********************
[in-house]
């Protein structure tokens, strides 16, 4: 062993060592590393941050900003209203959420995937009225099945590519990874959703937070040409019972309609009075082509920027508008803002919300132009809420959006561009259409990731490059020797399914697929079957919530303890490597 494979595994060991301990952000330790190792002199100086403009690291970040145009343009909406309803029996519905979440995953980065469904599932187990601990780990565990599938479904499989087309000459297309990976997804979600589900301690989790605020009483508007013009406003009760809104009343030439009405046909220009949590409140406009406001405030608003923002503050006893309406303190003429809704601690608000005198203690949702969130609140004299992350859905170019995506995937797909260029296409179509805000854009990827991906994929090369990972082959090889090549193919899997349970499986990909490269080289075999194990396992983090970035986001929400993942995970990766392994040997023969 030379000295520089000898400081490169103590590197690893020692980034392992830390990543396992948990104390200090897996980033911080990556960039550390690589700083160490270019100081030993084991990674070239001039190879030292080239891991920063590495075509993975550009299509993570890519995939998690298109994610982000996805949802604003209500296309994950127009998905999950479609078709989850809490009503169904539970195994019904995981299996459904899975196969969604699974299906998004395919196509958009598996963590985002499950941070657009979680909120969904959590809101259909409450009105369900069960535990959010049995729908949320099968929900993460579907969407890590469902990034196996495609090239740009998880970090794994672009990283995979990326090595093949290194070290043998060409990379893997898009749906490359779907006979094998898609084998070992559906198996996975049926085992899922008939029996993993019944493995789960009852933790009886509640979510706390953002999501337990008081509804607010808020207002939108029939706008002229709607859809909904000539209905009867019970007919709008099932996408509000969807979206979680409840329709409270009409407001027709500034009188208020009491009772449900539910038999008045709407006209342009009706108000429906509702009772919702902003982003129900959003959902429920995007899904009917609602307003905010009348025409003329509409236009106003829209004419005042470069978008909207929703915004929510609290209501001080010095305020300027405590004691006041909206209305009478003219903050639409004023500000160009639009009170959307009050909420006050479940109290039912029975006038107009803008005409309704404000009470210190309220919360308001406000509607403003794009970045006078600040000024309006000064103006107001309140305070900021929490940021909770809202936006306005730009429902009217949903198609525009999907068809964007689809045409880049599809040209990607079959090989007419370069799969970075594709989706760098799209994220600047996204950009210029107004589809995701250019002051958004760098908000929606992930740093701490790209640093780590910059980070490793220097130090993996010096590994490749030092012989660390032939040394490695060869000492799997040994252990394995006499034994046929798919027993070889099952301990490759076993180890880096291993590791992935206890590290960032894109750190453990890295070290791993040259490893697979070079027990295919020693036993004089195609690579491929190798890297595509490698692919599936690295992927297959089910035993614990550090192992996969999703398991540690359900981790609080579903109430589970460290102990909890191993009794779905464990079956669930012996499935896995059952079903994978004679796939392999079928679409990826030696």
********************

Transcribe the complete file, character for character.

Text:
[in-house]
């Protein structure tokens, strides 16, 4: 062993060592590393941050900003209203959420995937009225099945590519990874959703937070040409019972309609009075082509920027508008803002919300132009809420959006561009259409990731490059020797399914697929079957919530303890490597 494979595994060991301990952000330790190792002199100086403009690291970040145009343009909406309803029996519905979440995953980065469904599932187990601990780990565990599938479904499989087309000459297309990976997804979600589900301690989790605020009483508007013009406003009760809104009343030439009405046909220009949590409140406009406001405030608003923002503050006893309406303190003429809704601690608000005198203690949702969130609140004299992350859905170019995506995937797909260029296409179509805000854009990827991906994929090369990972082959090889090549193919899997349970499986990909490269080289075999194990396992983090970035986001929400993942995970990766392994040997023969 030379000295520089000898400081490169103590590197690893020692980034392992830390990543396992948990104390200090897996980033911080990556960039550390690589700083160490270019100081030993084991990674070239001039190879030292080239891991920063590495075509993975550009299509993570890519995939998690298109994610982000996805949802604003209500296309994950127009998905999950479609078709989850809490009503169904539970195994019904995981299996459904899975196969969604699974299906998004395919196509958009598996963590985002499950941070657009979680909120969904959590809101259909409450009105369900069960535990959010049995729908949320099968929900993460579907969407890590469902990034196996495609090239740009998880970090794994672009990283995979990326090595093949290194070290043998060409990379893997898009749906490359779907006979094998898609084998070992559906198996996975049926085992899922008939029996993993019944493995789960009852933790009886509640979510706390953002999501337990008081509804607010808020207002939108029939706008002229709607859809909904000539209905009867019970007919709008099932996408509000969807979206979680409840329709409270009409407001027709500034009188208020009491009772449900539910038999008045709407006209342009009706108000429906509702009772919702902003982003129900959003959902429920995007899904009917609602307003905010009348025409003329509409236009106003829209004419005042470069978008909207929703915004929510609290209501001080010095305020300027405590004691006041909206209305009478003219903050639409004023500000160009639009009170959307009050909420006050479940109290039912029975006038107009803008005409309704404000009470210190309220919360308001406000509607403003794009970045006078600040000024309006000064103006107001309140305070900021929490940021909770809202936006306005730009429902009217949903198609525009999907068809964007689809045409880049599809040209990607079959090989007419370069799969970075594709989706760098799209994220600047996204950009210029107004589809995701250019002051958004760098908000929606992930740093701490790209640093780590910059980070490793220097130090993996010096590994490749030092012989660390032939040394490695060869000492799997040994252990394995006499034994046929798919027993070889099952301990490759076993180890880096291993590791992935206890590290960032894109750190453990890295070290791993040259490893697979070079027990295919020693036993004089195609690579491929190798890297595509490698692919599936690295992927297959089910035993614990550090192992996969999703398991540690359900981790609080579903109430589970460290102990909890191993009794779905464990079956669930012996499935896995059952079903994978004679796939392999079928679409990826030696």